Community Cinema's aim is to use film screenings as a platform to bring individuals from the community to engage in framing current and relevant social issues, exposing different angles and sharing ideas to facilitate solutions.

The screenings are free and it's a great opportunity to meet like minded people and to discuss topics that go beyond the film.



Does each gesture really make a difference? Can music and dance be weapons of peace? In 2003, on the eve of the Iraq war, director Iara Lee embarked on a journey to better understand a world increasingly embroiled in conflict and, as she saw it, heading for self-destruction. After several years, travelling over five continents, Iara encountered growing numbers of people who committed their lives to promoting change. This is their story. From Iran, where graffiti and rap became tools in fighting government repression, to Burma, where monks acting in the tradition of Gandhi take on a dictatorship, moving on to Brazil, where musicians reach out to slum kids and transform guns into guitars, and ending in Palestinian refugee camps in Lebanon, where photography, music, and film have given a voice to those rarely heard, Cultures of Resistance  explores how art and creativity can be ammunition in the battle for peace and justice.

Featuring: Medellín poets for peace, Capoeira masters from Brazil, Niger Delta militants, Iranian graffiti artists, women’s movement leaders in Rwanda, Lebanon’s refugee filmmakers, U.S. political pranksters, indigenous Kayapó activists from the Xingu River, Israeli dissidents, hip-hop artists from Palestine, and many more...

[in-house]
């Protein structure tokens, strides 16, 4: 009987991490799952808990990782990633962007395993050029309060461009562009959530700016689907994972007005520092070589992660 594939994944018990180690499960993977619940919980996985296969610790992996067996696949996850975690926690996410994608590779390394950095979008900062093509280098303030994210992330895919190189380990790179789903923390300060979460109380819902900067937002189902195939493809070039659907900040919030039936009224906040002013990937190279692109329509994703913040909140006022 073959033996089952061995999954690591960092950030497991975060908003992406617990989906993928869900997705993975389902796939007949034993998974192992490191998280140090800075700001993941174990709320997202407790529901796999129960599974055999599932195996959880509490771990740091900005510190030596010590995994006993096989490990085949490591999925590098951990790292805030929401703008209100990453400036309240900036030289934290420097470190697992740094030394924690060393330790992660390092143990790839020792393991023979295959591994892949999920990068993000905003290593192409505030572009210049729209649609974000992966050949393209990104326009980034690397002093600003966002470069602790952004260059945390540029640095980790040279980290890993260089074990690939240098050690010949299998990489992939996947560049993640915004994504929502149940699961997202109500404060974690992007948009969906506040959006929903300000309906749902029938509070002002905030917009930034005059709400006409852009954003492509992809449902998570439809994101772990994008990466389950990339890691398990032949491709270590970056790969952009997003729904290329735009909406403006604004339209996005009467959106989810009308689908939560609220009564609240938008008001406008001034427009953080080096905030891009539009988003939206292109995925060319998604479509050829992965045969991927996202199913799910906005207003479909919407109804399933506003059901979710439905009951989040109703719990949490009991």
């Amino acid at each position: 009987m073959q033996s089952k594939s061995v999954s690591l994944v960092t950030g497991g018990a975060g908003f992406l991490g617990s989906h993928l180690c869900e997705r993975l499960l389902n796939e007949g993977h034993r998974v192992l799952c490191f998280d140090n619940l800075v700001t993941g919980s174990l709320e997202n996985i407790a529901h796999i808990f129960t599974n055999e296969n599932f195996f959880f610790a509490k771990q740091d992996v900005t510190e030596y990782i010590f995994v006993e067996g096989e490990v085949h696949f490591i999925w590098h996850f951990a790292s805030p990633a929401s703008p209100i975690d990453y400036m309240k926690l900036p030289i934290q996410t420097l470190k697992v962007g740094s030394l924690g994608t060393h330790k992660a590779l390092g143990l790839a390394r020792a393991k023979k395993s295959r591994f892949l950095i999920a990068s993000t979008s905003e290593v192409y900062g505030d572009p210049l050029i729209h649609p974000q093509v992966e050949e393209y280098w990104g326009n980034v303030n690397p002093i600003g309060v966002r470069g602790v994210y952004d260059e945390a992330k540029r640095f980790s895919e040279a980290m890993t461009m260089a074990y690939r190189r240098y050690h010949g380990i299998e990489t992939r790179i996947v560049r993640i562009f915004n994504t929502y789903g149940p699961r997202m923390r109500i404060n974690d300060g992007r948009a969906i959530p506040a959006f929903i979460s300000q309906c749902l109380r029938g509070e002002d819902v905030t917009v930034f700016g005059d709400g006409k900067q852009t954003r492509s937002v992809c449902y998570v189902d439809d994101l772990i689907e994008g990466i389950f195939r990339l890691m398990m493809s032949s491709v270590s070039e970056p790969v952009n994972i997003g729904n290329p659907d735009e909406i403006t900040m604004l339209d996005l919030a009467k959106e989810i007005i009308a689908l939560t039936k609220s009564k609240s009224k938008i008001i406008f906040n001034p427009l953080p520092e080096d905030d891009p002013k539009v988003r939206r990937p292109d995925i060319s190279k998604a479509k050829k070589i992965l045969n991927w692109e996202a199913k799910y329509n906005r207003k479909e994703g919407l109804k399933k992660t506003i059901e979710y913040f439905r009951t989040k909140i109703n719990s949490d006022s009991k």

Event details

Date and time: Wednesday, 30th November at 7pm
Venue: Traffic, 79 Umm Suqeim Road, Dubai (location map)
Phone: +9714 347 0209
Free entry.


Film Screening - Manufactured Landscapes

Gulf Photo Plus is launching a new movie night that will focus on films inspired by photography.  For the launch night on Tuesday, 29th November, they will screen Manufactured Landscapes by Jennifer Baichwal.


Manufactured Landscapes is a feature length documentary on the world and work of renowned artist Edward Burtynsky. Burtynsky makes large-scale photographs of ‘manufactured landscapes’ – quarries, recycling yards, factories, mines, dams. He photographs civilization’s materials and debris, but in a way people describe as “stunning” or “beautiful,” and so raises all kinds of questions about ethics and aesthetics without trying to easily answer them.

The film follows Burtynsky to China as he travels the country photographing the evidence and effects of that country’s massive industrial revolution. Sites such as the Three Gorges Dam, which is bigger by 50% than any other dam in the world and displaced over a million people, factory floors over a kilometre long, and the breathtaking scale of Shanghai’s urban renewal are subjects for his lens and our motion picture camera.

Shot in Super-16mm film, Manufactured Landscapes extends the narrative streams of Burtynsky’s photographs, allowing us to meditate on our profound impact on the planet and witness both the epicentres of industrial endeavour and the dumping grounds of its waste. What makes the photographs so powerful is his refusal in them to be didactic. We are all implicated here, they tell us: there are no easy answers. The film continues this approach of presenting complexity, without trying to reach simplistic judgements or reductive resolutions. In the process, it tries to shift our consciousness about the world and the way we live in it.



Event details
Date and time: Tuesday, 29th November at 7pm
Venue: The Pavilion Downtown Dubai (location map)
Free entry. Space is limited, so please confirm your attendance by sending an RSVP to miranda[at]gulfphotoplus[dot]com